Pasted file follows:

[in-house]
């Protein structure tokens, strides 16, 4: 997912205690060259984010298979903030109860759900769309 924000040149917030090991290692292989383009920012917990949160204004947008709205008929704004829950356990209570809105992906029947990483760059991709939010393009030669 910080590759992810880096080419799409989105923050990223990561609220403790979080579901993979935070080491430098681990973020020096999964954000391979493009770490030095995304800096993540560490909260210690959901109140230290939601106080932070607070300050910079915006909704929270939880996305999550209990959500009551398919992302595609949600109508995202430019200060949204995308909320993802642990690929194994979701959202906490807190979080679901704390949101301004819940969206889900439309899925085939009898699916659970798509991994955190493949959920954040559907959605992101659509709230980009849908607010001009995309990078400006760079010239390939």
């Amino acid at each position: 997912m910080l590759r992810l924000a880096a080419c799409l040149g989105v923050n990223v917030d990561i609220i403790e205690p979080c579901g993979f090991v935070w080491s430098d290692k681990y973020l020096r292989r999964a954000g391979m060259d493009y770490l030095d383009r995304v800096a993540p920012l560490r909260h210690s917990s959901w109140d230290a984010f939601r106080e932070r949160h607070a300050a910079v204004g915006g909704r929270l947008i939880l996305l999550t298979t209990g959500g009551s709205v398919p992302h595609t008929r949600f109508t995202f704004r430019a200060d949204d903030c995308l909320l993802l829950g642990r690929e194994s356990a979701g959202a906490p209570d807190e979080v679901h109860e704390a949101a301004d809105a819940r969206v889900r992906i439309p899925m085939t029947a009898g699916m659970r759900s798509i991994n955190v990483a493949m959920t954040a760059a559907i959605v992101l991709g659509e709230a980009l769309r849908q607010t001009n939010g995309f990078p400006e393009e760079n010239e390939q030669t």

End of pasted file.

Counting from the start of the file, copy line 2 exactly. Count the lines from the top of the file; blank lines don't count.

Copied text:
């Protein structure tokens, strides 16, 4: 997912205690060259984010298979903030109860759900769309 924000040149917030090991290692292989383009920012917990949160204004947008709205008929704004829950356990209570809105992906029947990483760059991709939010393009030669 910080590759992810880096080419799409989105923050990223990561609220403790979080579901993979935070080491430098681990973020020096999964954000391979493009770490030095995304800096993540560490909260210690959901109140230290939601106080932070607070300050910079915006909704929270939880996305999550209990959500009551398919992302595609949600109508995202430019200060949204995308909320993802642990690929194994979701959202906490807190979080679901704390949101301004819940969206889900439309899925085939009898699916659970798509991994955190493949959920954040559907959605992101659509709230980009849908607010001009995309990078400006760079010239390939």